Distance: 24 mi.
Elevation Gain: 9600 ft.
Our journey up the fourth steepest peak in Washington started by crossing the border into Canada 🇨🇦. (Yea Nexus Pass!) From there we drove to the Skyline II trailhead, which doesn’t require a parking permit, nor was there a backpacking permit for the camp below Hozomeen.
We started hiking around 10:15 AM after the four hour drive and headed leisurely toward camp over the next 7ish hours. We were lucky it was a cool, cloudy day because the climb was pretty grueling, gaining about 5,000 feet with some ups and downs. The mosquitoes were pretty annoying on the climb also, but tended to stay off unless we stopped hiking completely.
We hit a few patches of snow at about 5,750 feet, after turning right at the trail split onto Hozameen Ridge Trail at 2:30 PM. The trail was generally easy to follow despite getting lost beneath snow from time to time. We essentially just followed the ridge. We reached camp just before 5 PM and found a dry area to pitch our tents. There was one other party of four at the campsite, which we were vaguely aware of since we had been following their fresh tracks in the snow.
We enjoyed a beautiful sunset and sunrise, with low hanging clouds creating a spectacular effect in the morning. We let the other group leave before us to create some space on the tricky route ahead, and started hiking a bit after 6 AM. Before long we reached the border of Canada and the United States, marked by an obelisk (border monument #74), and walked back into our home country. If you haven’t seen it before, the literal cut in trees between the two countries is pretty fascinating.
The climber’s trail had intermittent snow and just enough cairns to help us along our way. After descending from point 6,400 that we camped on we had to go over one last bump before being able to access the northeast basin of Hozomeen. We went just past the low point in the ridge and ascended until we found pretty obvious cairns off the left side of the ridge. We were able to follow a faint trail and occasional cairns through trees until we reach the open snowfields below Hozomeen. From here there was continuous snow and we were lucky enough to have kicksteps to follow from the group ahead. We trudged along on this warm, sunny day without need for crampons.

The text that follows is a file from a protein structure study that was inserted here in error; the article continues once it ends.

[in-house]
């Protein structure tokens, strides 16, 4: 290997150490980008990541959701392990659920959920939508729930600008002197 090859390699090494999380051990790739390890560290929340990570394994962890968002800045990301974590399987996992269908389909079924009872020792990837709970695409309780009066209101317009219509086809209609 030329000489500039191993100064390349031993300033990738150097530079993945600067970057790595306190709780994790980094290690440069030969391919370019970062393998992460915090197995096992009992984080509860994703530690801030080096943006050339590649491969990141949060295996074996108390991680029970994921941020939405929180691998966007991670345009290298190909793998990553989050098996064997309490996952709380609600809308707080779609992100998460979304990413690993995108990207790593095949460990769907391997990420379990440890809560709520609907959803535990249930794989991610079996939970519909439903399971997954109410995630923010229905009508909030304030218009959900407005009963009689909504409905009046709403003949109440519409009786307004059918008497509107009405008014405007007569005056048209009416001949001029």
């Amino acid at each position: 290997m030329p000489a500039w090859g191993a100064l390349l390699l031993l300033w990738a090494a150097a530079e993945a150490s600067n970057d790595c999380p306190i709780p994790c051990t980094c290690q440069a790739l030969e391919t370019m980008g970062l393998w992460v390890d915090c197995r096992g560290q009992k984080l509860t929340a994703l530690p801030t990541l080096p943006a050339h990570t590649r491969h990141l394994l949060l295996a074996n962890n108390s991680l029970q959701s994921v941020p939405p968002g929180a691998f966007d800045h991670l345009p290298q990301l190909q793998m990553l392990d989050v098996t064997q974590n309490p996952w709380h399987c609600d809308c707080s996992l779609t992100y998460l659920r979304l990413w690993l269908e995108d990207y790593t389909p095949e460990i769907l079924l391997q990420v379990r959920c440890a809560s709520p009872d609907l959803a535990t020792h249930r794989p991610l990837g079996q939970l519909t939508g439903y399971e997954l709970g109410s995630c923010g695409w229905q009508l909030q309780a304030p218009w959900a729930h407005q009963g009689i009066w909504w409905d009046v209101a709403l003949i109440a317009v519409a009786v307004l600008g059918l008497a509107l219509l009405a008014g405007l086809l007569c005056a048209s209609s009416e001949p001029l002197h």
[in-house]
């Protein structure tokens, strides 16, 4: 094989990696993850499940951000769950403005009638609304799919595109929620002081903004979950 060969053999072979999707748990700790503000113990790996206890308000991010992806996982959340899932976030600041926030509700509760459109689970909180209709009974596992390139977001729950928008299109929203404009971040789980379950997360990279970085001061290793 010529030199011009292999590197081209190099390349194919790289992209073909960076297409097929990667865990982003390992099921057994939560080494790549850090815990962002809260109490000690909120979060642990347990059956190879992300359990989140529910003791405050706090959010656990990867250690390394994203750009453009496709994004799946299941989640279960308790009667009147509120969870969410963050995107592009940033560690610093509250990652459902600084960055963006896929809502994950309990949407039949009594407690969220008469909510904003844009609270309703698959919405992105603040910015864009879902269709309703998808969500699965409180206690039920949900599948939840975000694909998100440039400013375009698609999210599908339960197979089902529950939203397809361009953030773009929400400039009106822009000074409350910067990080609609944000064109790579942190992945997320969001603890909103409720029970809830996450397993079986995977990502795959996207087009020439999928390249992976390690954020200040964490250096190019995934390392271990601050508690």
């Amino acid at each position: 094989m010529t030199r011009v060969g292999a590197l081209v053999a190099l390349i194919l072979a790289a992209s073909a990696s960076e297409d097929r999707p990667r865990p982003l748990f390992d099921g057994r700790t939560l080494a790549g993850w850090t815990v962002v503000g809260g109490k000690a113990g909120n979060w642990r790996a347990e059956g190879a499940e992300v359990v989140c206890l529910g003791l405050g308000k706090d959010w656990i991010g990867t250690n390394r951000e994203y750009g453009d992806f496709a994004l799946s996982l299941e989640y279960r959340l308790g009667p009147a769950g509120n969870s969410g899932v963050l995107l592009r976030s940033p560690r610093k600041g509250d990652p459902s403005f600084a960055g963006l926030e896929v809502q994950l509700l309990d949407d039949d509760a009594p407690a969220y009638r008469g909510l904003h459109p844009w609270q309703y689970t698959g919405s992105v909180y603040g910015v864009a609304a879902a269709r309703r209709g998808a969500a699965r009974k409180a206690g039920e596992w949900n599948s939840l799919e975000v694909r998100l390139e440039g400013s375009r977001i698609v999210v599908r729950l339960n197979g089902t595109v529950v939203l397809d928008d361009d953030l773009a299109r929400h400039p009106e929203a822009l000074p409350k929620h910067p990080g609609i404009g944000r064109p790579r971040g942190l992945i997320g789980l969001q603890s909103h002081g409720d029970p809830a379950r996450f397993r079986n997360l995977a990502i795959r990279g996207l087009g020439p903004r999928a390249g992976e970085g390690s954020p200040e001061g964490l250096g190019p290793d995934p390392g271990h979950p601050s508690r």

We ascended the lower snowfield up and right, passing through one narrow area between rock until we reached a nice rock ledge where we needed to scramble to get to the next snowfield. The scrambling was pretty low angle but still spicy with the steep snow slope below and not much for handholds. At the top of this brief climb we put on crampons for the steeper snow slope above. We quickly crossed the upper snow slope toward the right (west) until we were on the north ridge of Hozomeen. We scrambled up this ridge one by one with some attention-grabbing 4th class moves on sharp but unfractured rock where falling was definitely not an option. Happily, we all made it to the summit in one piece.
We didn’t stay on top for too long because the winds were pretty strong and brisk. The views, though, were truly amazing. It was cool to see the North Cascades from this perspective.
As much as we cursed the challenging scramble on the way up, it was a lot worse for downclimbing. But we picked our way through with Craig heading down first and helping point out some of the more solid footholds from below.
We downclimbed the upper snowfield facing inward until the slope angle decreased, and then were able to do some good plunge steps. The second downclimb scramble was even less pleasant, in my opinion, because the melty snow was creating running water down half of the slab. We got back on snow and were able to plunge step and glissade the rest of the way to the low point. Here we gathered some watermelon snow for the Living Snow Project (not our first rodeo with citizen science), and then climbed 700 feet back to the campsite in some really, really hot weather.
We packed up camp and then went out the way we came, often plunge stepping down the snow patches rather than trying to find the actual trail. The hike out was much hotter and sunnier than the day before, which was helpful for the mosquitoes but a challenge for our tired bodies. All in all we did about 24 miles and almost 10,000 feet vertical, not to mention crossing the border on foot, over two days.
(Download the free Gaia GPS app on your phone to view tracks and then get a Gaia GPS membership if you want offline access. Discount below!)
Recommended brew: Prairie Artisan Ales Bible Belt
- Backpacking tent
- Glacier glasses
- Mountaineering boots
- Sleeping pad
- Steel crampons
- Steel ice axe
- Summer sleeping bag
- Trail runners
- Trekking poles
- Water drops/filter